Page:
Árstíðir live in Munich, February 17 2019
Just about one year after the release of their highly acclaimed fourth studio album “Nivalis”, purveyors of icelandic magic far from any genre boundaries Árstíðir finally went on a big release tour through Europe. The Progspace was not only able to catch their Munich date, we also conducted an extensive interview with vocalist/keyboardist Ragnar Ólaffson, to be published shortly.
Starting things off spectacularly with the “Nivalis” opening triple ‘While This Way’, ‘Lover’ and ‘Please Help Me’, the three vocal magicians with backup from violin and cello stunned the audience from the get-go with that unique atmosphere only they seem to be able to conjur. Once we were past the initial shock of the quite loudly mixed drums and electronic beats coming from the backing track. Longtime fans were delighted to hear that they have not abandoned their more acoustic roots with the following ‘Vetur að vori’ and ‘Ljóð í sand’, before the drums and beats returned with the next “Nivalis”-triple ‘In the Wake of You’, ‘Mute’ and ‘Þar sem enginn fer’. Closing off the first part of the show with the breathtaking thriller that is ‘Shades’ left us craving for more.
After a short break, Ragnar, Daniel Auðunsson and Gunnar Már Jakobsson took us back to their first album with ‘Sunday Morning’ and ‘Kill Us’. Only three acoustic guitars of various sizes, three voices, one microphone, more is not needed to fill the room with magic. More choice cuts from the last two albums like ‘Entangled’, ‘Friðþægingin’ (who is able to pronounce that one correctly?), complete with two rocking violin solos from Jean-Samuel Bez, the mystic quasi-title track of their third album ‘Himinhvel’ or the build-up monster ‘Things You Said’ kept enchanting the audience, once again with the added string section. The closing song ‘Passion’ proved true to its title, sending a thousand goosebumps down my spine and a tear into my eyes.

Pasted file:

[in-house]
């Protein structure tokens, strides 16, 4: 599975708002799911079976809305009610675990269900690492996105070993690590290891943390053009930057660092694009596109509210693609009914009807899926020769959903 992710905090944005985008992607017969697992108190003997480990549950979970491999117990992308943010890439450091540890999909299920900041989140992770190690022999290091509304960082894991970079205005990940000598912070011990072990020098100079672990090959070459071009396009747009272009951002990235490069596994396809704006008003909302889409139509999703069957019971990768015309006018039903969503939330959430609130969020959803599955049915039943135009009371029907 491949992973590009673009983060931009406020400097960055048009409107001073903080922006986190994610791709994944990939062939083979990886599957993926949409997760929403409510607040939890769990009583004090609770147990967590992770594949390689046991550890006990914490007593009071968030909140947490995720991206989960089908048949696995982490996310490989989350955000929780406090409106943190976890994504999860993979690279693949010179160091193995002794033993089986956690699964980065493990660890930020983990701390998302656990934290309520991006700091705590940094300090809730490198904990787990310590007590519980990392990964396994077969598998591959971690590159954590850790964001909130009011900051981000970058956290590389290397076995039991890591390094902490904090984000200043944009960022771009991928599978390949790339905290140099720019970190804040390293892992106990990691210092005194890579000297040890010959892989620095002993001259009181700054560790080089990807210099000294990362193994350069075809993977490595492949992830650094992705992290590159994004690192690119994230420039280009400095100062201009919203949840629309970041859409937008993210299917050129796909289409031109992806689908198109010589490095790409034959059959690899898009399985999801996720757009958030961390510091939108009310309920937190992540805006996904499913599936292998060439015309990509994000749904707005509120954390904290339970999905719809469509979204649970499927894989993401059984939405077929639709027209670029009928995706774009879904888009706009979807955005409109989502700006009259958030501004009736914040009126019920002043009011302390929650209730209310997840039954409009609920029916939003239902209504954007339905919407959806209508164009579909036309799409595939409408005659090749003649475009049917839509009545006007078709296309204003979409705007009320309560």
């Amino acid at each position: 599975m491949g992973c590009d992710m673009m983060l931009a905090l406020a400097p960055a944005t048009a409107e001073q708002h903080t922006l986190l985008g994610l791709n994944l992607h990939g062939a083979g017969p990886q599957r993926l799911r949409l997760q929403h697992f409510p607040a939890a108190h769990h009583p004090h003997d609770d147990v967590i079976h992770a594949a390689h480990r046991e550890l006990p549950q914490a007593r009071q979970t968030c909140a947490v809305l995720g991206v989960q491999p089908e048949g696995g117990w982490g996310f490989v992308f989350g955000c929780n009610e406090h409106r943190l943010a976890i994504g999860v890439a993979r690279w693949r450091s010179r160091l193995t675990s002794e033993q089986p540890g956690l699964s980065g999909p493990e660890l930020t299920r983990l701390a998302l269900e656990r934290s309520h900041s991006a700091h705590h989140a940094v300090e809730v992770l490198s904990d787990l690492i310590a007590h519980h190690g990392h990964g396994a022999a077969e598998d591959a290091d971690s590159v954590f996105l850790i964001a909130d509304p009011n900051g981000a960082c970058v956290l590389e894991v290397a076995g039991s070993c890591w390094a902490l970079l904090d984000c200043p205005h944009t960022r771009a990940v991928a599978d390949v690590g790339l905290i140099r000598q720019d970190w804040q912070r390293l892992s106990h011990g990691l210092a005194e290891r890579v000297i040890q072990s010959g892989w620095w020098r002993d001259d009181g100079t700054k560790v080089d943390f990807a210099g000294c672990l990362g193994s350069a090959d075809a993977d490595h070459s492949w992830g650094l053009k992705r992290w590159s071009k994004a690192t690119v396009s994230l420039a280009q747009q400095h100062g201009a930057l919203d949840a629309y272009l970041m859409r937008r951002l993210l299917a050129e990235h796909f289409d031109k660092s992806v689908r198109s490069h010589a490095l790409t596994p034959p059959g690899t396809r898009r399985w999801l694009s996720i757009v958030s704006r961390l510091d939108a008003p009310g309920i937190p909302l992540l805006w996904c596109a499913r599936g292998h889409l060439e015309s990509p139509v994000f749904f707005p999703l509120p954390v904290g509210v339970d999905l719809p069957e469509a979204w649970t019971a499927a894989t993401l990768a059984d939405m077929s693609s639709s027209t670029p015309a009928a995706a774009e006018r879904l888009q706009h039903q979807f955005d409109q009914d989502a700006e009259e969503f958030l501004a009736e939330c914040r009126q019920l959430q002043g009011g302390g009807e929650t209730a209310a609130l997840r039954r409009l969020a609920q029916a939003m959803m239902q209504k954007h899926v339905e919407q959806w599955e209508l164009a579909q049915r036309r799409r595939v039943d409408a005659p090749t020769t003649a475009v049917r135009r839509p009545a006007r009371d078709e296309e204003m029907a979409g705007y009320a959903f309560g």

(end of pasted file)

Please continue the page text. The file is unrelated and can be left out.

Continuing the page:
But they were not done yet, we just wouldn’t let them go without an encore. Honoring their tradition, the five musicians showed us that it is possible to make music with even less than the set up they used for the first two songs after the break. Just five voices, no microphone, standing in the middle of the audience, singing an ancient icelandic drinking chant ‘Góða veislu gjöra skal’ a cappella. More goosebumps guaranteed. Finally, cellist Guillaume Lagravière also had the chance to shine in the beautiful ‘Nú gleymist ég’. And Árstíðir had proven once more that they are able to create an unforgettable, magical evening full of immersive sounds, no matter how sparse their (light)show might be. The focus lies solely on the music, and all those songs shine bright, no matter how big or small the arrangement. However, it would still be awesome to see them tour bigger stages next time and bring a drummer along.